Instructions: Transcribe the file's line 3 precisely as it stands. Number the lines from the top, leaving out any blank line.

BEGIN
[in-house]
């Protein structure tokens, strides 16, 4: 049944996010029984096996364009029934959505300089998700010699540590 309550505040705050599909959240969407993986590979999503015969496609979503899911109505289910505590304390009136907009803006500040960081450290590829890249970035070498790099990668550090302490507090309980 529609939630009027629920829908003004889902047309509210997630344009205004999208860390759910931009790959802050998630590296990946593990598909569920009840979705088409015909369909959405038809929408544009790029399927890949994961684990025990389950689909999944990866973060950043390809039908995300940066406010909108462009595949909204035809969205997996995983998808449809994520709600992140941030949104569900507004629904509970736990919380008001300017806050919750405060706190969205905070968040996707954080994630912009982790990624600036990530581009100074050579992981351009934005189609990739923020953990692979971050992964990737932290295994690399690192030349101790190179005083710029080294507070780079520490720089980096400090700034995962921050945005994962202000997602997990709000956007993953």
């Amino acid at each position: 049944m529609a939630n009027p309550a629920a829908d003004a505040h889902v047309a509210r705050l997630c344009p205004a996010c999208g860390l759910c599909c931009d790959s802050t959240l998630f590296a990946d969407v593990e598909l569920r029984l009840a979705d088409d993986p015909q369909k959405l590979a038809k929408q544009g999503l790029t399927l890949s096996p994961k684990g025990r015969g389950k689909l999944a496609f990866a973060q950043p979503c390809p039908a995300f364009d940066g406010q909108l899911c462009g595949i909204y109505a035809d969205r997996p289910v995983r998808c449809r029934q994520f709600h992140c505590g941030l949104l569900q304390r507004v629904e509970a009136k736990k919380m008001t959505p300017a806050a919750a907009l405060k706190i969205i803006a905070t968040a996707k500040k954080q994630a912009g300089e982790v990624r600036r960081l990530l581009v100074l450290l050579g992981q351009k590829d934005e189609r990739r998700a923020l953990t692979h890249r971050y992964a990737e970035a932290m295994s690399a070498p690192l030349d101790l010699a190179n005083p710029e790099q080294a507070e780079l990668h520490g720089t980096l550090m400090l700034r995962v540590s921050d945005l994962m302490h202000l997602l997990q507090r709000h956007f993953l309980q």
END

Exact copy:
């Amino acid at each position: 049944m529609a939630n009027p309550a629920a829908d003004a505040h889902v047309a509210r705050l997630c344009p205004a996010c999208g860390l759910c599909c931009d790959s802050t959240l998630f590296a990946d969407v593990e598909l569920r029984l009840a979705d088409d993986p015909q369909k959405l590979a038809k929408q544009g999503l790029t399927l890949s096996p994961k684990g025990r015969g389950k689909l999944a496609f990866a973060q950043p979503c390809p039908a995300f364009d940066g406010q909108l899911c462009g595949i909204y109505a035809d969205r997996p289910v995983r998808c449809r029934q994520f709600h992140c505590g941030l949104l569900q304390r507004v629904e509970a009136k736990k919380m008001t959505p300017a806050a919750a907009l405060k706190i969205i803006a905070t968040a996707k500040k954080q994630a912009g300089e982790v990624r600036r960081l990530l581009v100074l450290l050579g992981q351009k590829d934005e189609r990739r998700a923020l953990t692979h890249r971050y992964a990737e970035a932290m295994s690399a070498p690192l030349d101790l010699a190179n005083p710029e790099q080294a507070e780079l990668h520490g720089t980096l550090m400090l700034r995962v540590s921050d945005l994962m302490h202000l997602l997990q507090r709000h956007f993953l309980q």